Hamish Fulton’s Looking at Tomorrow (Scottish North West Highlands) documents the artist’s five-day walk across a mountainous region in Scotland. On each day of his journey, Fulton summited a different mountain, documenting the completion of the day’s walk by photographing the hill he was to climb on the following day. The captions included with each image offer a textual record of the artist’s itinerary, naming both the mountain from which the photograph is taken and the one captured by his camera. Fulton’s images convey the harsh beauty of the Highlands, but without the formal precision of photographers like Ansel Adams or Edward Weston. In many ways, Looking at Tomorrow is a renewed take on the British tradition of landscape painting, specifically the visions of a bucolic British countryside painted by artists like John Constable and J. M. W. Turner. While the style of Fulton’s photographs is far less Romantic, the artist shares the earlier generation’s impulse to document the natural world and untouched landscapes before they are transformed by industrialization.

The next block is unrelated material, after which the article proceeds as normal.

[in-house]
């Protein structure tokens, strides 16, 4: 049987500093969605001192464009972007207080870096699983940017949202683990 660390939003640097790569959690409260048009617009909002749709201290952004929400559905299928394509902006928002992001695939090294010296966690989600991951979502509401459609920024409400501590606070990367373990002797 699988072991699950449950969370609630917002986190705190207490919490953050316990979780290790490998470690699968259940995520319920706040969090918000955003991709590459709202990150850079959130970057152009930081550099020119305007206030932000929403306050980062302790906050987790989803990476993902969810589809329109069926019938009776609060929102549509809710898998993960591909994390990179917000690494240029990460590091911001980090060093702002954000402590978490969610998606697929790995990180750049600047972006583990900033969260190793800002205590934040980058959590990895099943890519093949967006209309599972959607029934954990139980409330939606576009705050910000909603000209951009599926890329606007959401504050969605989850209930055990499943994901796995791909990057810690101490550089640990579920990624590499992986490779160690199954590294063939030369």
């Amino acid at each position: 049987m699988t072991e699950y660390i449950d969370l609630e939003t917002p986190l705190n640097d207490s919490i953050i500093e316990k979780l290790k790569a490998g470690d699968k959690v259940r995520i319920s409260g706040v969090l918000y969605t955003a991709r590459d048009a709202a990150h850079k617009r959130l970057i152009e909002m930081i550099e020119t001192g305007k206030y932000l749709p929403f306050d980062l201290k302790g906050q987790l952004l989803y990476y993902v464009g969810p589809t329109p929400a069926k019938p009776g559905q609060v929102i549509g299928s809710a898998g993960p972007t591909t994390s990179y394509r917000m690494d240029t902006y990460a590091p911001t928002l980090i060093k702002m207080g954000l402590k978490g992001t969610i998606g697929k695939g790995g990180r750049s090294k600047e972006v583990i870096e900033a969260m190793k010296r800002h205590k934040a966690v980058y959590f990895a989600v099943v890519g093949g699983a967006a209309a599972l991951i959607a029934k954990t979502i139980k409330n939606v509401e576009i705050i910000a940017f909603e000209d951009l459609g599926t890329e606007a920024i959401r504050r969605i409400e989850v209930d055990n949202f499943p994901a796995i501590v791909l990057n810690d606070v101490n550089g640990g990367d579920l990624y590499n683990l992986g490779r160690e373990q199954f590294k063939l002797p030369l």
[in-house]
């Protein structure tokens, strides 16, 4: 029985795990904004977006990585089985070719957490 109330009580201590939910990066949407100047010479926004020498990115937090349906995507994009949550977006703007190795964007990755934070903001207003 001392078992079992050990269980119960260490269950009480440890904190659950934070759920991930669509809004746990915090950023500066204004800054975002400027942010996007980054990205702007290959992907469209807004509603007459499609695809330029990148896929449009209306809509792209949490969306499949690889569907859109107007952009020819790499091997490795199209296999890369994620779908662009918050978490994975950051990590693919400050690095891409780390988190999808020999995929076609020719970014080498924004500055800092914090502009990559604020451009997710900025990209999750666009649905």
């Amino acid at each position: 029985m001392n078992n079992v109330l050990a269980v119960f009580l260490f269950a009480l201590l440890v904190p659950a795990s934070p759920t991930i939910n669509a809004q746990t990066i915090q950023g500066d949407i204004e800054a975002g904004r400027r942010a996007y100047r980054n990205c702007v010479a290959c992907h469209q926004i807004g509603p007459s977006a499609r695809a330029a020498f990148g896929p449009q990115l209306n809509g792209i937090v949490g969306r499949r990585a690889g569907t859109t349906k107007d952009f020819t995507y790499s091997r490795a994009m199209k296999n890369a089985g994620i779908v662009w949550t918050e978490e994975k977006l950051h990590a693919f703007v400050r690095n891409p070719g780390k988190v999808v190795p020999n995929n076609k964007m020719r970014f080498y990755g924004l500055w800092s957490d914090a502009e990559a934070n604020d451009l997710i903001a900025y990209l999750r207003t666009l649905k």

Label from Looking at Tomorrow: Light and Language from The Panza Collection, 1967–1990, October 24, 2015–February 7, 2016